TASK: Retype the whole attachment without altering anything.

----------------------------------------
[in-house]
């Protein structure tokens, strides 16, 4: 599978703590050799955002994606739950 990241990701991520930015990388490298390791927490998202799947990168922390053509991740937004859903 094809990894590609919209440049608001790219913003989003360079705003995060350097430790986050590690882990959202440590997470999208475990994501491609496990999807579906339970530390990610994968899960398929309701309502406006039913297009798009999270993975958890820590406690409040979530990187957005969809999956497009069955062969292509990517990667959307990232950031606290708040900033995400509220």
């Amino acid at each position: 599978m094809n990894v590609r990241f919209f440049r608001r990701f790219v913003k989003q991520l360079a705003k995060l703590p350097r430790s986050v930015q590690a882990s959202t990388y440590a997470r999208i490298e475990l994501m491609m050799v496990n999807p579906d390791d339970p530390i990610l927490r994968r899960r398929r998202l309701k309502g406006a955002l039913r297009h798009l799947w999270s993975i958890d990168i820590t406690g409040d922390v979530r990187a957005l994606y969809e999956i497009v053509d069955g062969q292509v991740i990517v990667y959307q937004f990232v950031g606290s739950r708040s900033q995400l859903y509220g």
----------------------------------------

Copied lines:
[in-house]
């Protein structure tokens, strides 16, 4: 599978703590050799955002994606739950 990241990701991520930015990388490298390791927490998202799947990168922390053509991740937004859903 094809990894590609919209440049608001790219913003989003360079705003995060350097430790986050590690882990959202440590997470999208475990994501491609496990999807579906339970530390990610994968899960398929309701309502406006039913297009798009999270993975958890820590406690409040979530990187957005969809999956497009069955062969292509990517990667959307990232950031606290708040900033995400509220």
């Amino acid at each position: 599978m094809n990894v590609r990241f919209f440049r608001r990701f790219v913003k989003q991520l360079a705003k995060l703590p350097r430790s986050v930015q590690a882990s959202t990388y440590a997470r999208i490298e475990l994501m491609m050799v496990n999807p579906d390791d339970p530390i990610l927490r994968r899960r398929r998202l309701k309502g406006a955002l039913r297009h798009l799947w999270s993975i958890d990168i820590t406690g409040d922390v979530r990187a957005l994606y969809e999956i497009v053509d069955g062969q292509v991740i990517v990667y959307q937004f990232v950031g606290s739950r708040s900033q995400l859903y509220g």